A record of passing urine (voiding) is very helpful. Record how much urine is passed, how often you go, the number and type of pads you use, and all medications you take. Medications used to treat other health problems can interfere with the normal function of the bladder, so it is important to list all of them.
Your doctor may send you to a urologist or urogynecologist. This specialist will examine your nervous system to see how the brain and the nerves are working with the bladder. Special tests may also be done and X-rays taken to investigate how your bladder works. Once the specific cause is clearly understood, treatment is available.
Treatment may be
as simple as
eliminating these temporary causes:
• Good nutrition and physical activity can help prevent urinary problems.
• Use less caffeine and alcohol, which irritate the bladder.
• Quitting smoking not only lowers your risk of developing incontinence due to nerve damage, but can help prevent heart attack and stroke.
• Constipation puts extra pressure on the bladder and urethra and can cause leaking of urine. Drinking plenty of non-caffeinated fluids, especially water, helps prevent constipation and irritation to the bladder. Discuss a bowel routine with your health care provider. Getting enough fibre and at least six to eight cups of liquid per day may also help.
• Plan to take in more fluid during the day and avoid excess drinking during the evening. Note that in some cases it can be harmful to reduce fluid intake in order to avoid making trips to the bathroom. Urine concentrates in the bladder, causing irritation and increasing the urge to void.
Keep in mind that treatment can help. In some incontinence can be cured, while others will feel a whole lot better. Your doctor can assess the condition and recommend a treatment right for you.
Urge incontinence may be the result of drinking beverages that contain caffeine – coffee, colas and so on. Simply giving these up may solve the problem. Certain techniques may also help. For instance, you might try to put off the urge to void for a minute or two before going to the bathroom. The time period is gradually increased from minutes to hours.
If simple causes have been ruled out and further investigations are done, medications such as Ditropan™, Urispas™, and Detrol™ may be prescribed. However, some may cause side effects such as dry mouth and thirst.
The two most common treatments for stress incontinence are weight loss and pelvic muscle (Kegel) exercises. To do Kegels, identify the pelvic floor muscles by stopping the flow while urinating. Once you are aware of which muscles to use, exercise by contracting them for one to two seconds each. Try to do this five to ten times a day, gradually working up to ten seconds per contraction. Men who have had prostate surgery can also benefit from this routine.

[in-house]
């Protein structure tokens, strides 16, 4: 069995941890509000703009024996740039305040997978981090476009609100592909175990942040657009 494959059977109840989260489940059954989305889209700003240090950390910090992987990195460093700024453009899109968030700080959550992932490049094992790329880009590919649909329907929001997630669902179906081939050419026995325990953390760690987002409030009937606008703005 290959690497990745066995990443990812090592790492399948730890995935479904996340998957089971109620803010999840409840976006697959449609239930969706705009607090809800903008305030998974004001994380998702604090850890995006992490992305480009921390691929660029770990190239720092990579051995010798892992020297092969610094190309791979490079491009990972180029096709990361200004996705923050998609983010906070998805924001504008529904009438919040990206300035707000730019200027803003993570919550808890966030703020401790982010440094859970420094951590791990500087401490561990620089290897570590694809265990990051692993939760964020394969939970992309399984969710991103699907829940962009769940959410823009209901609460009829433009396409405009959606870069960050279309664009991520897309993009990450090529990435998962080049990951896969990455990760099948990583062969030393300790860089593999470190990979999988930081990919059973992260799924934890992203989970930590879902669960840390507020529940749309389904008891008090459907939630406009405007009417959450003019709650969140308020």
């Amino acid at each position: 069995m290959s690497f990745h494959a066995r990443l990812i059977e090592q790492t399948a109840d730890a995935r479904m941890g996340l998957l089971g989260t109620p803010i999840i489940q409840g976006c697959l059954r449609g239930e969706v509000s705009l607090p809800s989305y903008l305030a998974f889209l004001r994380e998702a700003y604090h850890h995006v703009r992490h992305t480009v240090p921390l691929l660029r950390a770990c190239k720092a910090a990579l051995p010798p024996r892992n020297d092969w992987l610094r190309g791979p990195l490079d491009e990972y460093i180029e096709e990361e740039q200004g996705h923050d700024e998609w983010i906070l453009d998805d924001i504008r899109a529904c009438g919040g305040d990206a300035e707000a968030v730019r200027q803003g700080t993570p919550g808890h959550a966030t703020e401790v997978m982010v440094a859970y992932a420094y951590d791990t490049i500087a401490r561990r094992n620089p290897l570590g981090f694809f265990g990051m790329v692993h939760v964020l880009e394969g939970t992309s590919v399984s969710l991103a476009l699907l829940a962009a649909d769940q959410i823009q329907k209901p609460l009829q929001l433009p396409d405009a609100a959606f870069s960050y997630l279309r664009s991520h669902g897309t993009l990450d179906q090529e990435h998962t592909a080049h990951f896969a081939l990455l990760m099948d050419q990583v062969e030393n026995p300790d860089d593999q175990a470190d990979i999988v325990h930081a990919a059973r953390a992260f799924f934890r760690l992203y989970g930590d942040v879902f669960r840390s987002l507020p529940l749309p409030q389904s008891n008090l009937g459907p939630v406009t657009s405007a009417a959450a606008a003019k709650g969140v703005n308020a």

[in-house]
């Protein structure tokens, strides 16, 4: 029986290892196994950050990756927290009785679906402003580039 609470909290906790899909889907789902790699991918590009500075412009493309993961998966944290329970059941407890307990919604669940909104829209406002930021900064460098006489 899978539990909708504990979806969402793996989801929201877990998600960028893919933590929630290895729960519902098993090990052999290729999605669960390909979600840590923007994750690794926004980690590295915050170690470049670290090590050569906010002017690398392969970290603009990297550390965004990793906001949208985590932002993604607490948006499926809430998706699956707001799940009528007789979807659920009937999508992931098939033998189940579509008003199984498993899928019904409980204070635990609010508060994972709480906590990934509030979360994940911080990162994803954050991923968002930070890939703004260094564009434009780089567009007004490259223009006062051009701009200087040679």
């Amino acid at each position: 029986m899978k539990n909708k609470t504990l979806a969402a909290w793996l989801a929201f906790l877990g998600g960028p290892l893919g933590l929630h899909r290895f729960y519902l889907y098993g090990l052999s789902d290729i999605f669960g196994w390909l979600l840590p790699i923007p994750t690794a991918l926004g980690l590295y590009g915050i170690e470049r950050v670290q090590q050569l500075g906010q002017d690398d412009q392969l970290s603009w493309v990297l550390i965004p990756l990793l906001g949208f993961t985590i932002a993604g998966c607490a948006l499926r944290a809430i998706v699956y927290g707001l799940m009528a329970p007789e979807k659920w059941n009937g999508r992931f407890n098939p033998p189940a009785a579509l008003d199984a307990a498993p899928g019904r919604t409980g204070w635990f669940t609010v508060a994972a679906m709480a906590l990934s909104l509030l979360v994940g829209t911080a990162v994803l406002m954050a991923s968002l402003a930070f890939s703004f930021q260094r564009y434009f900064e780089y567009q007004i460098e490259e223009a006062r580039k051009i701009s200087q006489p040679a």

Sometimes biofeedback, using vaginal weights, or muscle stimulation may be necessary. A specialist might also recommend pelvic organ support devices called pessaries, medications, or surgery if less invasive treatments do not work.
Making regular trips to the bathroom to better empty the bladder can help manage overflow incontinence. To empty the bladder more efficiently, try passing urine a second time (double voiding). Scheduling more frequent bathroom breaks may also help. Recognizing the need to regularly empty the bladder is important so that the bladder doesn’t stretch resulting in loss of sensation. Another treatment involves inserting a thin tube, called a catheter, through the urethra and into the bladder to drain urine.
Scheduling a visit to the toilet every two to three hours can help treat functional incontinence. Adjusting the environment - perhaps by raising the toilet seat, adding lighting, or using a commode beside the bed at night - can make going to the toilet easier. Older adults may risk falling when rushing to use the toilet. Physical and occupational therapists can help improve mobility and regain bladder control.
Until the cause of the problem is treated, continence products may be necessary. These products, specially designed for both men and women, are used to collect urine. They are made of a special polymer material that draws fluid away from the skin. When buying protective garments, take care to select the right ones. Urine irritates the skin, increasing the risk for skin rashes and pressure sores. To choose the right one, first decide if incontinence is light, moderate or heavy. Use the most absorbent and skin-friendly products you can find.
Urinary incontinence is a common problem for older adults, especially for those with diabetes. Rest assured that treatment is available and many health care professionals can help with managing this condition.